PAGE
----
Jean Kinney Hurst is CSAC’s Legislative Representative for Revenue and Taxation. For more, visit The County Voice.
The Senate Local Government Committee approved the August 20 version of AB 155 by Assembly Member Tony Mendoza on a 3-1 vote on Wednesday.
This bill now requires that local agencies wishing to seek Chapter 9 bankruptcy protection either receive approval from the California Debt and Investment Advisory Commission (CDIAC) or seek a review of its financial position from the State Auditor. Either way, local agencies would face delays prior to entering federal court. As a result, CSAC is maintaining its “oppose” position.
The committee discussion focused on the new option to request a financial review by the State Auditor. Senator Mark DeSaulnier, a member of the Committee, worked with Senator Lois Wolk and the measure’s proponents to provide this alternative as a less onerous option for local governments. The goal was to ensure that all parties interested in a local agency’s decision to seek bankruptcy protection could have confidence that “the numbers were right.” Senators DeSaulnier and Wolk believe that the State Auditor can provide an independent analysis that can serve to alleviate disputes about the local agency’s finances and need for Chapter 9 protections.
While we are appreciative of the Senators’ efforts, a number of local agencies, CSAC, the League of California Cities, and our local government partners, continue to have strong concerns about the practical effects of such pre-filing activities, as delays could place local agencies in an untenable position, potentially in default or closing their doors. These consequences could be devastating to local communities and Californians that rely on local government programs and services.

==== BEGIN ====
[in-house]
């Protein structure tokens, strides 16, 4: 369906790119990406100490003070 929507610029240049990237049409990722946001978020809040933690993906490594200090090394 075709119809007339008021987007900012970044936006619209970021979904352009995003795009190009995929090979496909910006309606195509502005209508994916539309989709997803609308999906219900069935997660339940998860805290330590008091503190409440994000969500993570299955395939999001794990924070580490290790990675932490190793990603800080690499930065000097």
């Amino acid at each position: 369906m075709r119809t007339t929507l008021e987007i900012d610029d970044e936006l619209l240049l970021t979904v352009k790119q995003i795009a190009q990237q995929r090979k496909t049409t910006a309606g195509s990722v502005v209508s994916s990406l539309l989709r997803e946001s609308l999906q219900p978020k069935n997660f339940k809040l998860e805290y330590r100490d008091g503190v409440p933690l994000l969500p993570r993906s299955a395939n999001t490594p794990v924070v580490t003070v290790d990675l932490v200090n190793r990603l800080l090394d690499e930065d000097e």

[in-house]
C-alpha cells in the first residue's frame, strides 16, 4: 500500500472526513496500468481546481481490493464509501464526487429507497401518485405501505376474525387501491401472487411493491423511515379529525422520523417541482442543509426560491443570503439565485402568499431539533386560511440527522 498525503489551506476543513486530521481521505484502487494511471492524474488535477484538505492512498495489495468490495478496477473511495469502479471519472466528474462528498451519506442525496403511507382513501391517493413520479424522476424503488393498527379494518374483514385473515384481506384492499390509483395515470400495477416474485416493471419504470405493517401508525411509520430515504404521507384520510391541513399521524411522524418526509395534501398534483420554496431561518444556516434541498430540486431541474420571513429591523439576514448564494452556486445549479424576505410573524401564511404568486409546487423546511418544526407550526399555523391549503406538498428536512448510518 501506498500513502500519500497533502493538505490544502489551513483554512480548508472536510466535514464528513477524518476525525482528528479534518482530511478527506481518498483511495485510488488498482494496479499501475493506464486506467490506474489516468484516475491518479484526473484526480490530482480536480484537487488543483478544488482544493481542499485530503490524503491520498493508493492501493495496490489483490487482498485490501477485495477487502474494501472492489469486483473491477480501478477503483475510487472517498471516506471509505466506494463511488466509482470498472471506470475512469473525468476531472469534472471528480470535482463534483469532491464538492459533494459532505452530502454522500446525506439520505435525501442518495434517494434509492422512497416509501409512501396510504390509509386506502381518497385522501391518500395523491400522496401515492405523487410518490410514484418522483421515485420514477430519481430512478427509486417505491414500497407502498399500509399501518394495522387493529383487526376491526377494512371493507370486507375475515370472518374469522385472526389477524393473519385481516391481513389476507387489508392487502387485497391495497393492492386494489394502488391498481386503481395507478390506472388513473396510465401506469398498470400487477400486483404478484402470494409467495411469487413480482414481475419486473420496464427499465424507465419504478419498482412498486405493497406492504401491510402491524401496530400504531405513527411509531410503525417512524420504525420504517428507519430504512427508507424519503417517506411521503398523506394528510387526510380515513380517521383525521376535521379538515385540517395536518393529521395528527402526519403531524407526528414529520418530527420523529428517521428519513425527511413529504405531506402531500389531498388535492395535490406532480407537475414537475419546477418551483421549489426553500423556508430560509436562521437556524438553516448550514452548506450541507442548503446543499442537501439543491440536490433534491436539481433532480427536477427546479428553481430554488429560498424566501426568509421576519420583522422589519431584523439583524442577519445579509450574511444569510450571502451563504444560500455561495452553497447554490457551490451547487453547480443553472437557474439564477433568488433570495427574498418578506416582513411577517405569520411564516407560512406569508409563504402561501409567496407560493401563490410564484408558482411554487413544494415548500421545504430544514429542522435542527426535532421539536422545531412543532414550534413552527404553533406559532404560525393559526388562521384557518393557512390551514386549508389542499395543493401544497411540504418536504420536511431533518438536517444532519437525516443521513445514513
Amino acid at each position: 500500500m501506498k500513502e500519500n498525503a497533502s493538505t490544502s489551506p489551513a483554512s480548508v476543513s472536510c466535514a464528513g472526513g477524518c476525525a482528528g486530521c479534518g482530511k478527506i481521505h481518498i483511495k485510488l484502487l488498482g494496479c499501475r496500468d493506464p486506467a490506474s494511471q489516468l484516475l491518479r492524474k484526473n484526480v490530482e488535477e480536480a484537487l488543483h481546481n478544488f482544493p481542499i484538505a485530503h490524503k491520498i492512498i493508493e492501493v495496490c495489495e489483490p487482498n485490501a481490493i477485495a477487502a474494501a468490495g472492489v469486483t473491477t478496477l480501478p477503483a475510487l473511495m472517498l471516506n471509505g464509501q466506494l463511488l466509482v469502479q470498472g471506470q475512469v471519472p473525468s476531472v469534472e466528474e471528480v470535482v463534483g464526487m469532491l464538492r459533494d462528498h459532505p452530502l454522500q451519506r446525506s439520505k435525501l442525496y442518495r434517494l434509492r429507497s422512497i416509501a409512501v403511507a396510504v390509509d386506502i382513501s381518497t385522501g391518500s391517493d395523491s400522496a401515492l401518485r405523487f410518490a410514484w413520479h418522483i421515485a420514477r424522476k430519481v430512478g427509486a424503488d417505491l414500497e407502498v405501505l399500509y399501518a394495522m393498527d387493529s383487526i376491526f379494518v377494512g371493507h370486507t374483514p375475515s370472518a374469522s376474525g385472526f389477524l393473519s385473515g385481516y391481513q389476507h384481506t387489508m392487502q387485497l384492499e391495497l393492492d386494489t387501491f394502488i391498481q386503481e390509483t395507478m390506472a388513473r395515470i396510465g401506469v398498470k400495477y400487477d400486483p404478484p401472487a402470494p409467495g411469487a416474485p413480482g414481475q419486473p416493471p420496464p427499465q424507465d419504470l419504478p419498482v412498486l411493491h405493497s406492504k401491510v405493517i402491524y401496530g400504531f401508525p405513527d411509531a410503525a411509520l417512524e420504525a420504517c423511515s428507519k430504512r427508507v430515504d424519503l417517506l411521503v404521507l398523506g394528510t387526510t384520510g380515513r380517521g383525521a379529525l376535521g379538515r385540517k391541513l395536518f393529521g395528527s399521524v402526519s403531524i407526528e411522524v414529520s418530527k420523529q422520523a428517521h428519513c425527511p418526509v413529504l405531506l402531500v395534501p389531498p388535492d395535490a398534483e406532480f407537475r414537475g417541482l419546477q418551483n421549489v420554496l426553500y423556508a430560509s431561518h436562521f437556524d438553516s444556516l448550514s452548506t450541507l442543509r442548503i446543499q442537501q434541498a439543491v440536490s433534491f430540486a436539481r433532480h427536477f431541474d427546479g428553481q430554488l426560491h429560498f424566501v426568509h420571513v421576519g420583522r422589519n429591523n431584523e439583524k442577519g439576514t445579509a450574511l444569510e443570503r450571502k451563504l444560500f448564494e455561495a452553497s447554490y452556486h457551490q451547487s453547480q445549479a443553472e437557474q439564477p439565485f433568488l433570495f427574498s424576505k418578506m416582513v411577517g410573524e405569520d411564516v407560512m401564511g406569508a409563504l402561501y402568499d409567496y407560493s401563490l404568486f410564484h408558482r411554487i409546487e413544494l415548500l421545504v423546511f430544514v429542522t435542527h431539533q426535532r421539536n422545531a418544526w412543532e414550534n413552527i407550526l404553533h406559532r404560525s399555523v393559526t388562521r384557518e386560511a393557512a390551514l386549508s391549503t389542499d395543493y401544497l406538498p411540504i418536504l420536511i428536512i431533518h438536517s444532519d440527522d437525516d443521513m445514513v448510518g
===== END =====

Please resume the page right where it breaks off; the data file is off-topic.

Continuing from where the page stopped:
AB 155 will likely be heard by the Senate Appropriations Committee in the next few days, then moves to the Senate and Assembly Floors before heading to the Governor’s desk. If you haven’t weighed in, please consider communicating your concerns to your legislative delegation and the Governor.
For more, visit The County Voice, a place where CSAC, county officials and stakeholders can voice their thoughts on governance and issues that impact California’s 58 counties.